As usual, I want to welcome back all our students after their month-long holiday. Alas, for many of us in administration, the holiday only encompassed the week between Christmas and New Year’s Day. The machinery of running an educational enterprise cannot be allowed to slow down for long. There are reports to write, meetings to attend, collaborations to be forged, and plans to visualize. Fortunately, January was relatively mild by Northeastern metrics, but who knows what February has in store for us on the Eastern seaboard.
One event I should mention, which recurs every February, is National Engineers Week, a focus on the importance of engineering and technology to society, sponsored for over sixty-five years now by the National Society of Professional Engineers (NSPE). This organization, founded in 1934 by the great bridge builder David B. Steinman (1886-1960), decided to celebrate the profession during the week of George Washington’s birthday. Hence this year it runs from February 19-25. A perusal of NSPE’s website shows that one of the organization’s major emphases is trying to enlist more young people into the ranks of practicing engineers. Its Future City Competition involves 6th to 8th graders in imagining how urban areas might look decades from now, and its Introduce a Girl to Engineering Day highlights the laudable goal of increasing the number of young women in the profession.
Having some activities during that specific week is excellent for promoting the profession, but a more in-depth involvement, particularly with traditionally underrepresented groups, will have a more lasting impact. With that goal in mind, three of our mechanical engineering faculty (Drs. Kevin Craig, Alex Pesch and John Vaccaro) recently received funding from the utility company PSEG to bring students from the Freeport Long Island school district, with a largely African-American and Hispanic population, and from Sacred Heart Academy, an all-girls school, to participate in a hands-on program where they will learn engineering design, instrumentation and programming as they build and test small scale wind and solar power systems. The emphasis on renewable energy in their design work ties in with popular themes in society, but rather than just being catch-phrases, the students will learn the principles of the design of systems converting these sources of energy to usable power. In addition, they will use Arduino microcontrollers, which they will then be able to take home, encouraging them to incorporate them in designs of their own making. The faculty are giving of their time on six consecutive Saturdays, morning and afternoon, to run three hour sessions for each of the two school populations.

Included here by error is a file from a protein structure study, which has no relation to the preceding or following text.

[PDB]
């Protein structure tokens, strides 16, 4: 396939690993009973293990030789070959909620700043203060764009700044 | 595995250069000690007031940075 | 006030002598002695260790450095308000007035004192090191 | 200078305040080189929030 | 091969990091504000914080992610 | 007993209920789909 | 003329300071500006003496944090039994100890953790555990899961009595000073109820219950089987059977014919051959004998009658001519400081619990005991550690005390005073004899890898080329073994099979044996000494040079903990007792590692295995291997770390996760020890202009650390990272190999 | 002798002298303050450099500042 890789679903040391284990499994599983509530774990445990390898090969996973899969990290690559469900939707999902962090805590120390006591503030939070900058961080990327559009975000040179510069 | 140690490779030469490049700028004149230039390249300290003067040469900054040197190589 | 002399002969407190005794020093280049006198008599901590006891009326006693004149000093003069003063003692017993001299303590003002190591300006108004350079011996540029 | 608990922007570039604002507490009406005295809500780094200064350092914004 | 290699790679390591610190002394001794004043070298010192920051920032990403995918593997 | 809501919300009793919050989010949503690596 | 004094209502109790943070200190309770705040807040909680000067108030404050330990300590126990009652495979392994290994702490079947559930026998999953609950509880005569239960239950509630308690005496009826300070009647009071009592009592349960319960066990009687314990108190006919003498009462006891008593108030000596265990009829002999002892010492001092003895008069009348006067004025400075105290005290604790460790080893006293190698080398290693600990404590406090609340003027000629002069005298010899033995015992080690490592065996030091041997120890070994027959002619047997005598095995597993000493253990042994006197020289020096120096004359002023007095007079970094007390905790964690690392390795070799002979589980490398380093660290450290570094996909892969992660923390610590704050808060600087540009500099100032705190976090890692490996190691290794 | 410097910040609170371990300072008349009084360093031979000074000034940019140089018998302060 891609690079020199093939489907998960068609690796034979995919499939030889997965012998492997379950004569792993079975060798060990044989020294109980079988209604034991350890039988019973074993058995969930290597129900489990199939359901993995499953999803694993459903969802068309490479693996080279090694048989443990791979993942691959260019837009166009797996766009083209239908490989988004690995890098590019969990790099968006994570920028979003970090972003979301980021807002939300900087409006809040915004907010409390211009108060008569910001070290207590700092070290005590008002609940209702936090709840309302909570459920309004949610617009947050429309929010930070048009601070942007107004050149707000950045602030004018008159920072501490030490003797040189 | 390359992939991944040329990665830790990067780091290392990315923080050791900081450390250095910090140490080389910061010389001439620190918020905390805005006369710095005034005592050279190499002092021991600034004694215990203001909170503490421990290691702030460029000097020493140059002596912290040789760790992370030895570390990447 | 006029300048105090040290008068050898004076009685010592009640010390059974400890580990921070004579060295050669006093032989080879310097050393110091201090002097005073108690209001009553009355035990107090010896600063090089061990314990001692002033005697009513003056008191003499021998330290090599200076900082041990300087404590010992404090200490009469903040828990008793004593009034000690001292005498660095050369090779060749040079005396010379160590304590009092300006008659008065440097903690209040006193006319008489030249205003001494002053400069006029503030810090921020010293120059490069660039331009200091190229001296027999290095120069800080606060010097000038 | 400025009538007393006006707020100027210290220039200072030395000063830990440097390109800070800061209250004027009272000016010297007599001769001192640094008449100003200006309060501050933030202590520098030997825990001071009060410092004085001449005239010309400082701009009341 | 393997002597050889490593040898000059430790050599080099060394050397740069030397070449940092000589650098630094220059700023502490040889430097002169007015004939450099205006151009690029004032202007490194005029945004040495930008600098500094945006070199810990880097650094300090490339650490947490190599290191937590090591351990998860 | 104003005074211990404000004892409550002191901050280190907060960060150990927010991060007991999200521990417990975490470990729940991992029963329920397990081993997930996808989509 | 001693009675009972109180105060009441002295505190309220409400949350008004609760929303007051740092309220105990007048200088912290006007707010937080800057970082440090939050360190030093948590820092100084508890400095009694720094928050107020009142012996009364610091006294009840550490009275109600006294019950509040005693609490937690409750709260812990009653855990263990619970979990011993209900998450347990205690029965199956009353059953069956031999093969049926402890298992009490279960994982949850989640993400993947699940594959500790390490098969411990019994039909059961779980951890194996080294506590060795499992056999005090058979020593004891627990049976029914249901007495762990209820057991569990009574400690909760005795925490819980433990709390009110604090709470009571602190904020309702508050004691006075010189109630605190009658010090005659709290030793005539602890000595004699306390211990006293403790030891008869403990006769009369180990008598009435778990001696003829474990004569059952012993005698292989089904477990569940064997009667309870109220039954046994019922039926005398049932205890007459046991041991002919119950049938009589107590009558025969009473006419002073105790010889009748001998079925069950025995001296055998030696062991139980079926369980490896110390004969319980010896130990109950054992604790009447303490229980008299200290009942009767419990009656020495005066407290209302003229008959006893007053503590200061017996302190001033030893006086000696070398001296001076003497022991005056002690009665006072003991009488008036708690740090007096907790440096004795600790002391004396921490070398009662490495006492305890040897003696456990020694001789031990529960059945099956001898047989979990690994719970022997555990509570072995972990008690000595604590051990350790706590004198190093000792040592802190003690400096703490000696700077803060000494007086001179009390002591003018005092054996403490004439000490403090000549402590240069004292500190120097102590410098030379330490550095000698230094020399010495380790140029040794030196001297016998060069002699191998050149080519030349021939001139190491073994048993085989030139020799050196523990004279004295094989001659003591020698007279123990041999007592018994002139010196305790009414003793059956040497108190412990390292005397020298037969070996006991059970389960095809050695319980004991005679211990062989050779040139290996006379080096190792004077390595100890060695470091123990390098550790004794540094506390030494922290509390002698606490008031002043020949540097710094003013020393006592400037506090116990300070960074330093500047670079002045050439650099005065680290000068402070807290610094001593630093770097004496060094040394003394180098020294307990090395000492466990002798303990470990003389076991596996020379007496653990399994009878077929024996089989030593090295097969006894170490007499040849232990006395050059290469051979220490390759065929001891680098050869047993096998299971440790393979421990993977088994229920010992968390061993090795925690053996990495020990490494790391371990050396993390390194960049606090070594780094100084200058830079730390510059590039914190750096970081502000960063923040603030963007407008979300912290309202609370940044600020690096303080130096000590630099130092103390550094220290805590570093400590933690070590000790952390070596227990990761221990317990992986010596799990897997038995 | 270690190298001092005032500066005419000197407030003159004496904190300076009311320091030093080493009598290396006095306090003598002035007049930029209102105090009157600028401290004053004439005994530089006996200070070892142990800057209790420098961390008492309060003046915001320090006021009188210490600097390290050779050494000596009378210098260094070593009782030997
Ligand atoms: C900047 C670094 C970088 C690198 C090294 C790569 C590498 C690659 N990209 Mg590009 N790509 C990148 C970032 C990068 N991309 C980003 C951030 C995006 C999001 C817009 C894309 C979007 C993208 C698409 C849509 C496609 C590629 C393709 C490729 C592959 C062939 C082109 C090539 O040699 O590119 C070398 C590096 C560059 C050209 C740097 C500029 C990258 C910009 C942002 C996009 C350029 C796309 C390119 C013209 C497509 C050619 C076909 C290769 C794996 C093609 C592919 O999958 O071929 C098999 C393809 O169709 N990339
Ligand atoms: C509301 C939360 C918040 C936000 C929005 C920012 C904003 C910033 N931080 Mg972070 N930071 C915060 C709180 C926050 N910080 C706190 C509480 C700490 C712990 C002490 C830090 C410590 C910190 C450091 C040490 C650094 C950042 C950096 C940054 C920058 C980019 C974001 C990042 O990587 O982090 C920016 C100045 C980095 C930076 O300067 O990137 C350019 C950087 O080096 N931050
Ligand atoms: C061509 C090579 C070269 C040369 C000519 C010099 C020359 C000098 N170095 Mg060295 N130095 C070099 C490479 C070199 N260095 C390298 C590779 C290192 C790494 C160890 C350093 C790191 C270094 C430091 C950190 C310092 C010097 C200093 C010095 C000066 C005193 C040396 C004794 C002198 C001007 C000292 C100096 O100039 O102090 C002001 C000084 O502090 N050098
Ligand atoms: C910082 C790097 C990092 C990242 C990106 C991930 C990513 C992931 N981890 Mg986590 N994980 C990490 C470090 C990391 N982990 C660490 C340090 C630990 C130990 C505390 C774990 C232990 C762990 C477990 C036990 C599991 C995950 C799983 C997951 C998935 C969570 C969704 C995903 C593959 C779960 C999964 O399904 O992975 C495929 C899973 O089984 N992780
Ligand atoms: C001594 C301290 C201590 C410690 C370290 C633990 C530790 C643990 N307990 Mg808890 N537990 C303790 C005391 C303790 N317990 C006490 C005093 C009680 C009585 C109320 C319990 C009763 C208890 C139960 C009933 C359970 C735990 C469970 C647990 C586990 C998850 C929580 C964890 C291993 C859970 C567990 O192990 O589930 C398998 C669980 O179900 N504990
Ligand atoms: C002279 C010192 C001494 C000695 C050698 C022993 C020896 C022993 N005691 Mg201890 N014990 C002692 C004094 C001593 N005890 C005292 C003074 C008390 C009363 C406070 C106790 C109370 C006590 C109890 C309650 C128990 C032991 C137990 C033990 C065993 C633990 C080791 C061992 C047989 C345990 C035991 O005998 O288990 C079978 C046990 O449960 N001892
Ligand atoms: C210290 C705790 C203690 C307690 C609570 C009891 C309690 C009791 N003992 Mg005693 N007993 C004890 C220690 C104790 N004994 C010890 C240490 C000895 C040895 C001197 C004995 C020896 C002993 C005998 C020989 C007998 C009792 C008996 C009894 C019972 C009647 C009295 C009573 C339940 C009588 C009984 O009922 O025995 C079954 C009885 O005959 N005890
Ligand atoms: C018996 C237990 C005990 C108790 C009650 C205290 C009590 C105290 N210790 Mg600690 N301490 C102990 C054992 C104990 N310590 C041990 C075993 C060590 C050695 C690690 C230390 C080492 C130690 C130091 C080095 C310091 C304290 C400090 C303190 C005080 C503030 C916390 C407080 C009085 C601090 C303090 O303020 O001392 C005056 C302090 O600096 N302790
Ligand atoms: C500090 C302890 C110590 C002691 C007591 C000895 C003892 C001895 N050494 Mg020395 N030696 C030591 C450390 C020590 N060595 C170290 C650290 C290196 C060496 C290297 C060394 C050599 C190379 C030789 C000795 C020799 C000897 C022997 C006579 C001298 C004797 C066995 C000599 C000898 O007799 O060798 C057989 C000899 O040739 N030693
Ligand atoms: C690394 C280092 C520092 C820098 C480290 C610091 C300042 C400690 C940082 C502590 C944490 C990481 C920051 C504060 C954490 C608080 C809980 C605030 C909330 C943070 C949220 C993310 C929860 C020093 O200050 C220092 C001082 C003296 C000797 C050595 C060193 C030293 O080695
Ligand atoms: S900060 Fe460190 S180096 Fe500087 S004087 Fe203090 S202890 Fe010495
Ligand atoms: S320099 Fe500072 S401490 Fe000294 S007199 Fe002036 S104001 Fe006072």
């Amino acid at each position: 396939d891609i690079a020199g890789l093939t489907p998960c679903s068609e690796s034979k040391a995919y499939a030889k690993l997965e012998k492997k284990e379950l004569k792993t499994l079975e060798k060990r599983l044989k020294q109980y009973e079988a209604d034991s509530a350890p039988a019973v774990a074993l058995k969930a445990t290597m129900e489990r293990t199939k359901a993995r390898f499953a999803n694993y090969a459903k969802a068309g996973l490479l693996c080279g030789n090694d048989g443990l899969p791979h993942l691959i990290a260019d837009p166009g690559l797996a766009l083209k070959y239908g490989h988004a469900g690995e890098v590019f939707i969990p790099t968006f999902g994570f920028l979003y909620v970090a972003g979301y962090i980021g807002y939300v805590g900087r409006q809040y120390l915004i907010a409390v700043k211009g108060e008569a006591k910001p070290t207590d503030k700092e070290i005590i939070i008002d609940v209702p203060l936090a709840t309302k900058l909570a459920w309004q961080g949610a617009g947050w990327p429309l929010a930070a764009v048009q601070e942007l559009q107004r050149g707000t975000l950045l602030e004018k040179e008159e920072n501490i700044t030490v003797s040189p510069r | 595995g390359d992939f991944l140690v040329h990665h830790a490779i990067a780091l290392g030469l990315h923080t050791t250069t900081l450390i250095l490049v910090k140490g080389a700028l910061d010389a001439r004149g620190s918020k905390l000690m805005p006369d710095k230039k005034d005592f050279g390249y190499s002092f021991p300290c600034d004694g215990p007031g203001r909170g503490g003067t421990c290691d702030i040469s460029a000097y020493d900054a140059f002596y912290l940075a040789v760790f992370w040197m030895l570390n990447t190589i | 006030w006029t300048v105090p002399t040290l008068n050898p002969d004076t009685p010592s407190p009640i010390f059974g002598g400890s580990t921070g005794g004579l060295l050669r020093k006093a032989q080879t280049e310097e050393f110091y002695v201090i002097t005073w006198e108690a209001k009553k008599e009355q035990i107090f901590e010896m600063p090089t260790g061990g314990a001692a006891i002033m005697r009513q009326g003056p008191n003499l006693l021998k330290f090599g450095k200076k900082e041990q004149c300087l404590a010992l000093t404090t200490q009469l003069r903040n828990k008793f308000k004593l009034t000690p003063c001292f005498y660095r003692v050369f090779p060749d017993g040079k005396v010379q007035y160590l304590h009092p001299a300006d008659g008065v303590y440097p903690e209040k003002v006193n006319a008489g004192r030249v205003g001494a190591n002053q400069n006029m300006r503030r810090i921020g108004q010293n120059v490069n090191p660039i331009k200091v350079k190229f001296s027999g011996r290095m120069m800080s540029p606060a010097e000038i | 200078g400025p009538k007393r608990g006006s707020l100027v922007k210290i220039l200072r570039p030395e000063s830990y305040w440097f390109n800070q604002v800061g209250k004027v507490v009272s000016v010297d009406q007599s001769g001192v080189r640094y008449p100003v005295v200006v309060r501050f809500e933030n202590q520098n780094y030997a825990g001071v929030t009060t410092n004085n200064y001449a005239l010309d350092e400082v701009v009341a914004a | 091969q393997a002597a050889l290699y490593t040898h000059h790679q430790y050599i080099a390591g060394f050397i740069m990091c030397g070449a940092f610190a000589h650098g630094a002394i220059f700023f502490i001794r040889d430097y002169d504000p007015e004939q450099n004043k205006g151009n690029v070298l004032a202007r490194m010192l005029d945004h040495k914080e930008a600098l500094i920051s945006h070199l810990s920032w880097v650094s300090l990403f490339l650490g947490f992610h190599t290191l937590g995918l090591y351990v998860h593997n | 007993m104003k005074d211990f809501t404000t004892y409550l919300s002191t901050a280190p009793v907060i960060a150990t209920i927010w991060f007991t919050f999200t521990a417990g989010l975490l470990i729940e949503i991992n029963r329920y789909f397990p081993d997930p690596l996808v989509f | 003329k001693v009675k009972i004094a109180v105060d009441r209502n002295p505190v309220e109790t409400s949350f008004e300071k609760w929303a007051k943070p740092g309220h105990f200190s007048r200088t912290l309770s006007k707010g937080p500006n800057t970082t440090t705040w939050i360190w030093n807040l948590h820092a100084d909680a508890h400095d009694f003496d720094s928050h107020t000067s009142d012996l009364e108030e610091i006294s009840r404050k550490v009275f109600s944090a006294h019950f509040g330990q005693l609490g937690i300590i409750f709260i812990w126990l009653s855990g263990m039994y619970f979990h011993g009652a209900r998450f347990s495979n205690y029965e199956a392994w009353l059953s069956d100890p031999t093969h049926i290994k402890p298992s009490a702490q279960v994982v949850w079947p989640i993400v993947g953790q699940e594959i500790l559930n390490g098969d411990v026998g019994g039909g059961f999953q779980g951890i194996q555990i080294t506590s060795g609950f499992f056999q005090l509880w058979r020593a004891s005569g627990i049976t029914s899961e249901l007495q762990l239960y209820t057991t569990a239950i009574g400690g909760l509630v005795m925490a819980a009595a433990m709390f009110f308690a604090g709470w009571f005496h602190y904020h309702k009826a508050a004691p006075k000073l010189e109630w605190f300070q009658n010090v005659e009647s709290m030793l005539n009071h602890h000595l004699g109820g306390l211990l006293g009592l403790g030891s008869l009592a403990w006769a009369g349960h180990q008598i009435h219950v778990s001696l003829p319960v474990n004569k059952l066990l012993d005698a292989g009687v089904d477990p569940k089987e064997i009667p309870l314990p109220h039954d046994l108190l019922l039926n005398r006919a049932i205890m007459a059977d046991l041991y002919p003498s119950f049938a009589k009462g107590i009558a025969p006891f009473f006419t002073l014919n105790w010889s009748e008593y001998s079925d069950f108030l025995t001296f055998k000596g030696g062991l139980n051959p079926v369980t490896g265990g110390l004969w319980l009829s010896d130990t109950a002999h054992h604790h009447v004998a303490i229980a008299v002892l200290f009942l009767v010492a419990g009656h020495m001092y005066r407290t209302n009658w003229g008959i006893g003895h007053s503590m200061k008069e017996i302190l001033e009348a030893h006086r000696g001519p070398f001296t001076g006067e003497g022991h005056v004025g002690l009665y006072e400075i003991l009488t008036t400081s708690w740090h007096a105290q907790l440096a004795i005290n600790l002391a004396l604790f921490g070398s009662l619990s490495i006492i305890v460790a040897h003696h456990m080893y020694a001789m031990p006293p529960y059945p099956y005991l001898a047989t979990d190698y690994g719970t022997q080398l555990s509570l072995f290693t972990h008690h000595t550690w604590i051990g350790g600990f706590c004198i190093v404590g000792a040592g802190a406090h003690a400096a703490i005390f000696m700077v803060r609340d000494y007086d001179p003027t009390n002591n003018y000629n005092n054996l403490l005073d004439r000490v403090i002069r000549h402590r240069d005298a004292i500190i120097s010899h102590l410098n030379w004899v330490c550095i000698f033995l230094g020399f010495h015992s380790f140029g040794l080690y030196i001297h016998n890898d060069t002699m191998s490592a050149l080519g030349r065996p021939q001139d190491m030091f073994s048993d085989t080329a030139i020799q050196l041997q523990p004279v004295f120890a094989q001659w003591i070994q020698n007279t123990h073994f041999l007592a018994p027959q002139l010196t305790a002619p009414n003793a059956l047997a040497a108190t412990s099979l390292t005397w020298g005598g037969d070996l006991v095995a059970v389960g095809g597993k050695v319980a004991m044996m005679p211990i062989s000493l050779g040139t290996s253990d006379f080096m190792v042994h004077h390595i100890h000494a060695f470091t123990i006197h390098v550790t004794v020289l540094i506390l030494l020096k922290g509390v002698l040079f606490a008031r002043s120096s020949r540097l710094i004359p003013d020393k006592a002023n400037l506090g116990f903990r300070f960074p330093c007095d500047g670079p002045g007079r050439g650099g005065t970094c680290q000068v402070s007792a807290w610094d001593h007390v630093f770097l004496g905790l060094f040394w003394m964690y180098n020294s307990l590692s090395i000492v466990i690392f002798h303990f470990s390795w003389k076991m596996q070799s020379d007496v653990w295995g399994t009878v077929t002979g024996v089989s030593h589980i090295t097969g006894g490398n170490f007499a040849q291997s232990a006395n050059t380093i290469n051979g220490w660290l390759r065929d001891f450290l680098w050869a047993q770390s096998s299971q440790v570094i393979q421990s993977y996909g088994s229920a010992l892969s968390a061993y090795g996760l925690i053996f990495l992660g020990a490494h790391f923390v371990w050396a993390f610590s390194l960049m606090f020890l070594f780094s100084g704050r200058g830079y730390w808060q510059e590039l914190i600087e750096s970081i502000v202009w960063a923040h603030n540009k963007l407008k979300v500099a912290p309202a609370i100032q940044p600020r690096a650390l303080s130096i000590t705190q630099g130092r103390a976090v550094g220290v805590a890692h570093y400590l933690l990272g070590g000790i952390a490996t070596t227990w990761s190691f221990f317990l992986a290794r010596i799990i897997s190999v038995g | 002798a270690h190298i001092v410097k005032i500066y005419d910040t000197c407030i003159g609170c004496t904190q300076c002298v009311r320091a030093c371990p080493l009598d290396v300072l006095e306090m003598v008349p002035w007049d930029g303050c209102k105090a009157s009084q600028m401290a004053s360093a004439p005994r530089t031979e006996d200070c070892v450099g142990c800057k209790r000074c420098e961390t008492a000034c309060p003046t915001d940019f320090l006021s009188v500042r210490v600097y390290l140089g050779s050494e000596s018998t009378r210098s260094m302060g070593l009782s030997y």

Some people might ask whether we need more engineers. After all, between 2006 and 2015, the number of bachelor’s degrees in engineering increased from 74,186 to 106,658. But as many commentators have observed, many of these graduates are often sought by employers in fields not strictly related to engineering, based on the general analytical skills they have honed during their collegiate schooling. Also we don’t know what technologies lie ahead of us that will demand many new engineers. It might be the Hyperloop, offering intercity travel at 700 mph through vast networks of tubes, or it might be a renewed space exploration program, or new virtual reality technologies. Whatever the opportunities, we at the DeMatteis School of Engineering and Applied Science want to do our part to ensure that a talented, diverse group of new professionals is at hand to participate in the adventures awaiting us all.